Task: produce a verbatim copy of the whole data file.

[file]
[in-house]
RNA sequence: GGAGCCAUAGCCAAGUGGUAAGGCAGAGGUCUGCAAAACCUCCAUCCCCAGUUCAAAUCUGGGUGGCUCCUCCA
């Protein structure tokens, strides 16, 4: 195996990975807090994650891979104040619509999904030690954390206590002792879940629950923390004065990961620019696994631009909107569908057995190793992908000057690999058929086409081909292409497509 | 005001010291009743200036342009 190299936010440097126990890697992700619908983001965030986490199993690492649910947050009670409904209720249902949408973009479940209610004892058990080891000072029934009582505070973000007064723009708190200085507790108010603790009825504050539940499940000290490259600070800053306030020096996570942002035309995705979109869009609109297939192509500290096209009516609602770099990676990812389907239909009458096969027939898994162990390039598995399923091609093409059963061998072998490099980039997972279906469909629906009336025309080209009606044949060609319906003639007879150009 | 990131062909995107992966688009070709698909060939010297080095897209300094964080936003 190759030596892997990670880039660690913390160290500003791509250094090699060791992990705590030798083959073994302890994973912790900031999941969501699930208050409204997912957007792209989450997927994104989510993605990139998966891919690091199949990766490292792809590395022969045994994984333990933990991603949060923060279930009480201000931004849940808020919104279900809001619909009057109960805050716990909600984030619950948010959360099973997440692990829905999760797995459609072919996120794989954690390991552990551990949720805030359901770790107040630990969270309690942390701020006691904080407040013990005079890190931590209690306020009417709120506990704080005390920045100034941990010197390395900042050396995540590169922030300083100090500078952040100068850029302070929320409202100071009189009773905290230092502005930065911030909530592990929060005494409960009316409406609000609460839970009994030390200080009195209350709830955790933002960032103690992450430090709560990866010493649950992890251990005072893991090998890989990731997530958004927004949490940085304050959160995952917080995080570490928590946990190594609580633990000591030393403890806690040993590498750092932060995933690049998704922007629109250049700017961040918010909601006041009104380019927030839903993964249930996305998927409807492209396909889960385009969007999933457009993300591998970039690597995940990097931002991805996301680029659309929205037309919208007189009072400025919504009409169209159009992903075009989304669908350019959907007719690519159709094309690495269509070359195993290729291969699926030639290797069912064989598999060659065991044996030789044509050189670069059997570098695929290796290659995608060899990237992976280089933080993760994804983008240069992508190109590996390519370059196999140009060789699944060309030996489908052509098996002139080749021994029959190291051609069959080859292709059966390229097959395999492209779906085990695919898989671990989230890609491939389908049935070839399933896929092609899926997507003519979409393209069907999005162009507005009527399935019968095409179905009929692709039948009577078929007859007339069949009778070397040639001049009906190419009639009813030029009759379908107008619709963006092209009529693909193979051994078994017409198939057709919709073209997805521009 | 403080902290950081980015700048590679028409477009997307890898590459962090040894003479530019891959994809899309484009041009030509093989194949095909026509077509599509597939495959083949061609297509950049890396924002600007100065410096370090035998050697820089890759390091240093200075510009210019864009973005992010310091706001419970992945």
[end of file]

[in-house]
RNA sequence: GGAGCCAUAGCCAAGUGGUAAGGCAGAGGUCUGCAAAACCUCCAUCCCCAGUUCAAAUCUGGGUGGCUCCUCCA
């Protein structure tokens, strides 16, 4: 195996990975807090994650891979104040619509999904030690954390206590002792879940629950923390004065990961620019696994631009909107569908057995190793992908000057690999058929086409081909292409497509 | 005001010291009743200036342009 190299936010440097126990890697992700619908983001965030986490199993690492649910947050009670409904209720249902949408973009479940209610004892058990080891000072029934009582505070973000007064723009708190200085507790108010603790009825504050539940499940000290490259600070800053306030020096996570942002035309995705979109869009609109297939192509500290096209009516609602770099990676990812389907239909009458096969027939898994162990390039598995399923091609093409059963061998072998490099980039997972279906469909629906009336025309080209009606044949060609319906003639007879150009 | 990131062909995107992966688009070709698909060939010297080095897209300094964080936003 190759030596892997990670880039660690913390160290500003791509250094090699060791992990705590030798083959073994302890994973912790900031999941969501699930208050409204997912957007792209989450997927994104989510993605990139998966891919690091199949990766490292792809590395022969045994994984333990933990991603949060923060279930009480201000931004849940808020919104279900809001619909009057109960805050716990909600984030619950948010959360099973997440692990829905999760797995459609072919996120794989954690390991552990551990949720805030359901770790107040630990969270309690942390701020006691904080407040013990005079890190931590209690306020009417709120506990704080005390920045100034941990010197390395900042050396995540590169922030300083100090500078952040100068850029302070929320409202100071009189009773905290230092502005930065911030909530592990929060005494409960009316409406609000609460839970009994030390200080009195209350709830955790933002960032103690992450430090709560990866010493649950992890251990005072893991090998890989990731997530958004927004949490940085304050959160995952917080995080570490928590946990190594609580633990000591030393403890806690040993590498750092932060995933690049998704922007629109250049700017961040918010909601006041009104380019927030839903993964249930996305998927409807492209396909889960385009969007999933457009993300591998970039690597995940990097931002991805996301680029659309929205037309919208007189009072400025919504009409169209159009992903075009989304669908350019959907007719690519159709094309690495269509070359195993290729291969699926030639290797069912064989598999060659065991044996030789044509050189670069059997570098695929290796290659995608060899990237992976280089933080993760994804983008240069992508190109590996390519370059196999140009060789699944060309030996489908052509098996002139080749021994029959190291051609069959080859292709059966390229097959395999492209779906085990695919898989671990989230890609491939389908049935070839399933896929092609899926997507003519979409393209069907999005162009507005009527399935019968095409179905009929692709039948009577078929007859007339069949009778070397040639001049009906190419009639009813030029009759379908107008619709963006092209009529693909193979051994078994017409198939057709919709073209997805521009 | 403080902290950081980015700048590679028409477009997307890898590459962090040894003479530019891959994809899309484009041009030509093989194949095909026509077509599509597939495959083949061609297509950049890396924002600007100065410096370090035998050697820089890759390091240093200075510009210019864009973005992010310091706001419970992945």